Yusri Abu Turki, ambulance driver
I have worked as an ambulance driver for the Palestinian Red Crescent since 2007. Since the beginning of 2012, I have been stationed at the new Red Crescent trauma center in the Old City of Hebron, in Area H2.
Generally we enter and leave the H2 area in the ambulance without advance coordination, according to an agreement with the Israelis. Since I’ve been stationed there, I have occasionally been delayed a little, but I’d never had a serious problem evacuating patients from the Old City.
On 9 May 2012, at 11:45 PM, we were contacted by the trauma center which told us to come urgently to Tel Rumeida and evacuate the patient Manal Abu Haza’a, who was having trouble breathing and had lost consciousness.
Yusri Abu Turki next to the ambulance. Photo: Musa Abu Hashhash, B'Tselem, 18 June 2012.
Within three minutes, at 11:48 PM, we were already at the patient’s house, which is near the entrance to the Beit Yishai settlement. When we went into the house I saw the patient lying on the floor semi-conscious. The paramedic, Ali Hasasna, and I tried to revive the woman using cotton dipped in alcohol as smelling salts. After she came to, I understood from her that she was suffering chest pains and having difficulty breathing. We were concerned that she was having a heart attack, mainly because her blood pressure was high, so we decided to quickly evacuate her to the hospital.
I went back to the ambulance to bring oxygen. I was surprised to see a soldier standing next to the ambulance. The soldier spoke on his radio and told me to remain by the ambulance. I took the oxygen container and returned quickly to the patient’s house. I gave the paramedic the container and told him that I would wait by the ambulance. I was worried because of the soldier.
Two minutes later, five soldiers arrived and they looked quite annoyed. One of them asked me in Hebrew what I was doing. I pointed to the house and told him that there was a sick woman there. The soldier told me to leave. I replied that I couldn’t leave because I had to evacuate the patient and the paramedic was with her. The soldier shouted at me and told me again to leave immediately. I answered as I had before. This displeased him and he angrily ordered me to give him my identity card. I gave it to him.
Usually when I go somewhere to evacuate a patient, I leave the engine of the ambulance running. The soldier told me to turn off the engine and give him the keys, so I did. He told me to get out of the ambulance and I did so. Then he told me to leave. I told him that I could not do that when a patient was in need of evacuation and that the paramedic was still with her. The soldier pushed me into the ambulance, through the open door. He told me to start the engine and I did. Then he threw my I.D. card at me and it hit me in the eye. He told me to leave with the ambulance. I was embarrassed and didn’t know what to do. Because I was embarrassed, it didn’t occur to me to call 101 and report the incident to the Red Crescent emergency line.
The soldier shouted at me and told me again to drive the ambulance away. I drove about 30 meters away. The soldier told me to turn off the engine. Then the same soldier that had been there alone earlier took my I.D. card and told me again leave. I apologized and said that I could not leave the ambulance, the paramedic, and the patient. I got out of the ambulance and the soldier rudely ordered me to sit on the road.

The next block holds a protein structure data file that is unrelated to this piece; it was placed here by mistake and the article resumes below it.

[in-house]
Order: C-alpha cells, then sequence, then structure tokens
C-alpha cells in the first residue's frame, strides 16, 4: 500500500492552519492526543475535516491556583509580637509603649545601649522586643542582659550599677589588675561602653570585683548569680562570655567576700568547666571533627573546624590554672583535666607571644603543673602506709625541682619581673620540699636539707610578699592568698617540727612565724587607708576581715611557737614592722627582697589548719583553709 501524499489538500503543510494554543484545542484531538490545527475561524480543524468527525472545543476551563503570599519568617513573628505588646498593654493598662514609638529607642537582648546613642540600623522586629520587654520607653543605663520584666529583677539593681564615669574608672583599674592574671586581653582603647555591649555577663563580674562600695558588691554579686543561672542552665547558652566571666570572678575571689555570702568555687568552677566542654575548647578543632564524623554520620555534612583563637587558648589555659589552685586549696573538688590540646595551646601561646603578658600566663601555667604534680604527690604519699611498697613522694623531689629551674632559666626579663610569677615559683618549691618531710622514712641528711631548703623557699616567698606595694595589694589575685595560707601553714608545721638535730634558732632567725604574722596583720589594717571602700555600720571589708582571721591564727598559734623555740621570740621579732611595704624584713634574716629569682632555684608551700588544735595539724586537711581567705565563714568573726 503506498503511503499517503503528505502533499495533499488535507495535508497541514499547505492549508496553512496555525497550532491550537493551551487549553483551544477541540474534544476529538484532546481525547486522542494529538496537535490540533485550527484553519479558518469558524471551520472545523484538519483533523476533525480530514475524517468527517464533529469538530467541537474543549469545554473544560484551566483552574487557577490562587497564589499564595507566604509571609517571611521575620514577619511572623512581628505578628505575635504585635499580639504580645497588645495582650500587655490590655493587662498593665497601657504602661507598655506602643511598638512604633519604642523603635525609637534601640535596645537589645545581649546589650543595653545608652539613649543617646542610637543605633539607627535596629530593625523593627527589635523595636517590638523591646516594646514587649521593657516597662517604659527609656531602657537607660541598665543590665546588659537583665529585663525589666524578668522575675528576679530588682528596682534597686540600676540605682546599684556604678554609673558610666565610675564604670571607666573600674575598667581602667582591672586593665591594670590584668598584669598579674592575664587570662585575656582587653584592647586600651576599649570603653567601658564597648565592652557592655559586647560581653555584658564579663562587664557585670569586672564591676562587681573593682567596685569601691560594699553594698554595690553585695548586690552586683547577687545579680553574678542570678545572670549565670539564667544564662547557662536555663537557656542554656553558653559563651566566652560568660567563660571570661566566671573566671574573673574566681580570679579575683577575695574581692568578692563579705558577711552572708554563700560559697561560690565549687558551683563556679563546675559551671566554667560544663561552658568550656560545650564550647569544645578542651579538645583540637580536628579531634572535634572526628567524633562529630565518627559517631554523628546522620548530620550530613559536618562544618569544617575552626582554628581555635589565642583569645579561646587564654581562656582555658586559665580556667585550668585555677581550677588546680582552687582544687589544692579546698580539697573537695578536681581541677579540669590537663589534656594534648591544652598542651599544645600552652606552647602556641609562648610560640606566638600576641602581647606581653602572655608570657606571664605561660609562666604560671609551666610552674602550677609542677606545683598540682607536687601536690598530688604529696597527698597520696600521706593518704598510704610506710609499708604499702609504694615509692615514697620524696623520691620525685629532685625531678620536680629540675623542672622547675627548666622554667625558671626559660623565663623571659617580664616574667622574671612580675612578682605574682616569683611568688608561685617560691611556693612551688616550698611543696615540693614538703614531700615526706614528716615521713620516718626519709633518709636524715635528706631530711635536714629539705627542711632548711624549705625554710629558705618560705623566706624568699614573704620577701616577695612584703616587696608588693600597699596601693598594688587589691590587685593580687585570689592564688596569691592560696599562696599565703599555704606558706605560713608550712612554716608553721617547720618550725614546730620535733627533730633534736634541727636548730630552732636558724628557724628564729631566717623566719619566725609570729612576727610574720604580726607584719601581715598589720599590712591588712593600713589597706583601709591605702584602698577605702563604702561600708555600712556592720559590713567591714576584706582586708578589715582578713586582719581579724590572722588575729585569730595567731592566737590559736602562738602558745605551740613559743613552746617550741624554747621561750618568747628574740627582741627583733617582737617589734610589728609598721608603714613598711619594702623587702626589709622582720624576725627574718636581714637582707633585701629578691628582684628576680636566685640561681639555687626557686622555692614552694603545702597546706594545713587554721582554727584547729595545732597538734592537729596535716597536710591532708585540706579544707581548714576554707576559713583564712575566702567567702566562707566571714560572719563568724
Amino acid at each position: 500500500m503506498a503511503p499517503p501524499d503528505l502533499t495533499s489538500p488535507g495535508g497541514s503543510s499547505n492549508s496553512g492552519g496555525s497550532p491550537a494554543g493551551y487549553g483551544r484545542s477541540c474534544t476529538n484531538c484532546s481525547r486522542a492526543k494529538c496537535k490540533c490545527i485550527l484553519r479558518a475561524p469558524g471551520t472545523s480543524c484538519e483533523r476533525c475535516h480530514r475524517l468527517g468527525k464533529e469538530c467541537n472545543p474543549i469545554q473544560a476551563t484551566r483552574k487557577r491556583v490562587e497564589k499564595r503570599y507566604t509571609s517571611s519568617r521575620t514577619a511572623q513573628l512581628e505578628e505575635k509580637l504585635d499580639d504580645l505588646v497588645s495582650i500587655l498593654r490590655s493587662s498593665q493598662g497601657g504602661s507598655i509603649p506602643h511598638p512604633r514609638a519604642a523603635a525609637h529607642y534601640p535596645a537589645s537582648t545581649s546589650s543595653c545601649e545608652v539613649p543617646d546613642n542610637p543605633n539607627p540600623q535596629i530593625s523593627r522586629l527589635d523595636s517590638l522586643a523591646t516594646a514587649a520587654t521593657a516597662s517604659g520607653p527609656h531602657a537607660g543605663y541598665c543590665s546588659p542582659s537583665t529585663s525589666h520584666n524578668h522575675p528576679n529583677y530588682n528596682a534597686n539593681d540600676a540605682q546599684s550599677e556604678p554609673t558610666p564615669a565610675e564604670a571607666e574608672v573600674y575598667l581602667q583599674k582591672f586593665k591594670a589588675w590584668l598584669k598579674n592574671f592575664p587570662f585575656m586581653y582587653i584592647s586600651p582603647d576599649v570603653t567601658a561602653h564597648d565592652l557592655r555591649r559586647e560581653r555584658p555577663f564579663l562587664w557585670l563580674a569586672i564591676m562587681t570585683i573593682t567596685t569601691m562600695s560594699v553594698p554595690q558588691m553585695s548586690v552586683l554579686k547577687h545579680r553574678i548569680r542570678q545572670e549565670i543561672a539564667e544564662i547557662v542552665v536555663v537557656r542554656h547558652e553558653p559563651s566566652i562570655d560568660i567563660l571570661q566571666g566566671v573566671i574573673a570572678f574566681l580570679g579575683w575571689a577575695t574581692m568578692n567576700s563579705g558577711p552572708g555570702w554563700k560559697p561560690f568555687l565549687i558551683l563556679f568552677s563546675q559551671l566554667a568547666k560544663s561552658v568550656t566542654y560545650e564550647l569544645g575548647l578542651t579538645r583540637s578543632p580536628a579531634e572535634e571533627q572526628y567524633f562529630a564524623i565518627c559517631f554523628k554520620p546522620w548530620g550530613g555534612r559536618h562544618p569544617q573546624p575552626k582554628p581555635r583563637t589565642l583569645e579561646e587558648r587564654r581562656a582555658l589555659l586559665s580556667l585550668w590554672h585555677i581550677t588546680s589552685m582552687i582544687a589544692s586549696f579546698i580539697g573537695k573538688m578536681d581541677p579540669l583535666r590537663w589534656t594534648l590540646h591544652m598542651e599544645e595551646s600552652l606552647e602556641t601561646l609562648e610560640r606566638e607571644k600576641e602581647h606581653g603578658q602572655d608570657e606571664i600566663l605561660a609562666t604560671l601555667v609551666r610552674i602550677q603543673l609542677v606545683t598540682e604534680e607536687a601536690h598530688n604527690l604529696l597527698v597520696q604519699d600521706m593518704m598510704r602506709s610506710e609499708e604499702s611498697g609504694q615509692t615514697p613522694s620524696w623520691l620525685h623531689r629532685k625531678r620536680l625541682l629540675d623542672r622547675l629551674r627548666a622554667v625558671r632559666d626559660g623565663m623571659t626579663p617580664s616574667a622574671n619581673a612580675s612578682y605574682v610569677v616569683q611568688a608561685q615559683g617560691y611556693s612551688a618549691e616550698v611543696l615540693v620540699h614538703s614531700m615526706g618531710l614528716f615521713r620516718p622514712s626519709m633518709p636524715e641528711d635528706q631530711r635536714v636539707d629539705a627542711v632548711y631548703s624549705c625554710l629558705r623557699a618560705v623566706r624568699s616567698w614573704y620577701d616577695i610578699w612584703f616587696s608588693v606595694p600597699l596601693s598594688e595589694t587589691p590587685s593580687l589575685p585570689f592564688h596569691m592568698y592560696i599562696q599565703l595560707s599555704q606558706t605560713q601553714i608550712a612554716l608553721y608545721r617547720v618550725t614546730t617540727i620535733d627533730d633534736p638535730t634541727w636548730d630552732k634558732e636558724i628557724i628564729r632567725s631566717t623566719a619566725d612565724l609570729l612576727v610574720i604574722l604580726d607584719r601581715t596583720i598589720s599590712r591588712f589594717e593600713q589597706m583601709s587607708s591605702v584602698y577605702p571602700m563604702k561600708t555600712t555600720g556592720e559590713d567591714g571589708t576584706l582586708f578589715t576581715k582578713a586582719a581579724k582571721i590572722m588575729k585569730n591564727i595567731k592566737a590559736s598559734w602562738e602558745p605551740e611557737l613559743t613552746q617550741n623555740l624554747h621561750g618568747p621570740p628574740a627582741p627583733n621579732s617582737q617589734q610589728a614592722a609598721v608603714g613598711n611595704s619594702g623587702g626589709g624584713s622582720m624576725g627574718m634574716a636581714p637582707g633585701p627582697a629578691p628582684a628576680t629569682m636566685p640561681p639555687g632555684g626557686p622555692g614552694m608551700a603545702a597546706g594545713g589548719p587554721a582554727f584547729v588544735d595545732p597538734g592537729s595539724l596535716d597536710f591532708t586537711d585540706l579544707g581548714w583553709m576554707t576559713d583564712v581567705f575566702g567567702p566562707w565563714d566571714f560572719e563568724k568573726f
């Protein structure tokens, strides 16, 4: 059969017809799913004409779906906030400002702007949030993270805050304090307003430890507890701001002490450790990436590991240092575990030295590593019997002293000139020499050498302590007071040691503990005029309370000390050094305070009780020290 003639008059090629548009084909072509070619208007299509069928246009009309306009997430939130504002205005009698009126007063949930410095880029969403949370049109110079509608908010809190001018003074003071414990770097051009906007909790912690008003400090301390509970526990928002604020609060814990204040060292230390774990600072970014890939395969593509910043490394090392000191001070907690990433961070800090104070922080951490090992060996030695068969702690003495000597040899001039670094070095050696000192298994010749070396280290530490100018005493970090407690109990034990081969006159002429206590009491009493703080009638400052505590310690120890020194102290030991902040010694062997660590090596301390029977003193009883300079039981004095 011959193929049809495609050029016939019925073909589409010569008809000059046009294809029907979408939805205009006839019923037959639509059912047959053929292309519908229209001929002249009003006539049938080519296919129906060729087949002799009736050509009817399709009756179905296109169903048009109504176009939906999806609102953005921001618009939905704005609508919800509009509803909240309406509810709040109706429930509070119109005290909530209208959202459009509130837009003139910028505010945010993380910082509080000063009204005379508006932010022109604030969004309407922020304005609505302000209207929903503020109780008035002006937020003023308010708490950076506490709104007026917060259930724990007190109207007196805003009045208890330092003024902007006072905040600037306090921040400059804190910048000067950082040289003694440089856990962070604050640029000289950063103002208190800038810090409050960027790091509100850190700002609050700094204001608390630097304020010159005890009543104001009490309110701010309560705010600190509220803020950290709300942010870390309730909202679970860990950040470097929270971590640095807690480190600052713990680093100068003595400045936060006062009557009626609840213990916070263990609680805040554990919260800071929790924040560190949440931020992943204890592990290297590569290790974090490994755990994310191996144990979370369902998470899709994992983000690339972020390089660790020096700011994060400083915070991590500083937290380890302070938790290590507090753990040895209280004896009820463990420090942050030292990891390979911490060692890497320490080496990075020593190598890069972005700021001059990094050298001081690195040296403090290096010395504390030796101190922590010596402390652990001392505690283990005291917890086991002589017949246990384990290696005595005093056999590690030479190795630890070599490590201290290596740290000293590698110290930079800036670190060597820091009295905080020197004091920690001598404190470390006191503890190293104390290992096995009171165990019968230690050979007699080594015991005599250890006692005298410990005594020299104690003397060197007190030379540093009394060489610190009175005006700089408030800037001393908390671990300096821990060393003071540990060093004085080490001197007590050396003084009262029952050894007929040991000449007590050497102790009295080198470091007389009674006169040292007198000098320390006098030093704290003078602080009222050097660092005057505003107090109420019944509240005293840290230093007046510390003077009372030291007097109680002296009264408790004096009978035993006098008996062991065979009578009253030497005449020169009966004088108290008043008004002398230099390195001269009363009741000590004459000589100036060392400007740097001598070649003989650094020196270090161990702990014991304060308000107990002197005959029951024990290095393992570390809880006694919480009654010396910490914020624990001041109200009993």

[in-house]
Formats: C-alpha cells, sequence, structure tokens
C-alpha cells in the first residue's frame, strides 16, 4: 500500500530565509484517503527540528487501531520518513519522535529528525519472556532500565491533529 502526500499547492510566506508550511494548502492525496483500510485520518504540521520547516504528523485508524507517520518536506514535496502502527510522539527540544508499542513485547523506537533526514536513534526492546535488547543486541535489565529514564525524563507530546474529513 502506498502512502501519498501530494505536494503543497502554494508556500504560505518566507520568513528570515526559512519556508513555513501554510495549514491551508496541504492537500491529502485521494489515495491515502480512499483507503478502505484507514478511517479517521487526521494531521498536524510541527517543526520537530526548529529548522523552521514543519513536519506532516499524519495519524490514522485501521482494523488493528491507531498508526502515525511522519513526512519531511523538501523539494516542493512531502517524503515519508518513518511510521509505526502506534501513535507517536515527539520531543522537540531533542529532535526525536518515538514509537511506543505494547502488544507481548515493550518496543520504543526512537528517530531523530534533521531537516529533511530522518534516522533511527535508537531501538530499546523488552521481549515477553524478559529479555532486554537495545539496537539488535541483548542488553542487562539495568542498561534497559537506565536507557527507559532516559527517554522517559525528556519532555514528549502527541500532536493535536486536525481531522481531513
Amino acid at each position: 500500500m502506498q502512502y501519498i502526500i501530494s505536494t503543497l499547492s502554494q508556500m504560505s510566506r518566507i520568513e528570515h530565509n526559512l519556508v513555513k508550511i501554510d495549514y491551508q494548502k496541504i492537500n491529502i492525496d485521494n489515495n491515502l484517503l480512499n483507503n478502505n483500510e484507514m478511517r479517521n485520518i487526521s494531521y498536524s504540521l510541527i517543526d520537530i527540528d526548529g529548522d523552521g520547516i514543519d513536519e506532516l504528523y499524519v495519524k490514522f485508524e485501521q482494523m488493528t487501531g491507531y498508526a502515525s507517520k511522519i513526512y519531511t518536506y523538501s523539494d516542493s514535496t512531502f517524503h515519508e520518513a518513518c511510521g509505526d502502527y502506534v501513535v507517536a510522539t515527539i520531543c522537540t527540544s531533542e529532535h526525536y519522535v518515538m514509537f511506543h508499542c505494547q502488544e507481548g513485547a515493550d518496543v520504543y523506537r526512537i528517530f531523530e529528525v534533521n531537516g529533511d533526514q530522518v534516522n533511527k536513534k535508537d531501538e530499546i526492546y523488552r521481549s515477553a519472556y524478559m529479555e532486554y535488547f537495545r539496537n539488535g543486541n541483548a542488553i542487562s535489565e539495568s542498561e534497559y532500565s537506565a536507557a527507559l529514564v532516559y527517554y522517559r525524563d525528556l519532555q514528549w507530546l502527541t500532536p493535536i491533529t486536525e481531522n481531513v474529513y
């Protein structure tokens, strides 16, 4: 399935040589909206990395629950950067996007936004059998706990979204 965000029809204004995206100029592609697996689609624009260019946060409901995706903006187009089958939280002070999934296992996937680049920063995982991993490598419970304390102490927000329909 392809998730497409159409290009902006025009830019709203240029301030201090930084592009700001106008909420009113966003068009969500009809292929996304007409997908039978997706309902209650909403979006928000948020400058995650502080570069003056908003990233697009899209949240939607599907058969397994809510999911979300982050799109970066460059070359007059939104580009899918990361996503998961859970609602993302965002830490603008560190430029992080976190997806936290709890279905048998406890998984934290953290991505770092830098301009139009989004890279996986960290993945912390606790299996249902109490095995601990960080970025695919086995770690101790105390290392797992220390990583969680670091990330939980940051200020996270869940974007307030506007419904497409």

I was encouraged when I saw people passing by. I asked one of them, an elderly woman who is a neighbor of the patient, to call the Red Crescent at 101 and notify them that I was detained. I asked them also to tell the paramedic Ali Hasasna to leave the house and come over to me. Ali arrived and was surprised by what was happening. He tried to explain to the soldiers that we had a patient suffering from chest pain who had to be evacuated to the hospital, but the same soldier did not agree and said that the liaison would have to come and get her from there. The soldiers told Ali to sit next to me and he did so. Ali asked permission to get the gurney and bring the patient outside, but the soldier refused. Ali then called the Red Cross and the Red Crescent and they said they were already handling it.
We asked the elderly neighbor and the patient’s son to phone the Red Crescent and urge them to intervene quickly because of the patient’s condition. The neighbor began shouting to get the soldiers to understand the danger. About 45 minutes later, the patient’s husband came home from work and began begging the soldiers to let his wife be evacuated.
After an argument lasting more than ten minutes, the soldiers apparently realized that the situation was serious and that they had a responsibility. Then, the same soldier told us to bring the patient our quickly, in two minutes. We quickly went back into the patient’s house and evacuated her to the hospital in the ambulance. It was 12:50. That was the end of our mission.
The soldiers interfered with our work and put the patient at risk for over an hour. If I had not behaved with patience and followed the soldiers’ instructions, the outcome of this incident could have been much worse.
I felt humiliated. The work of medical personnel is protected by law and we work on the assumption that the soldiers understand the nature of our job.
Yusri Abu Turki, 29, is an ambulance driver with the Palestinian Red Crescent and a resident of Khirbat Kalkas in the Hebron district. His testimony was taken by Musa Abu Hashhash, on 11 May 2012, at the Red Crescent emergency center in Hebron.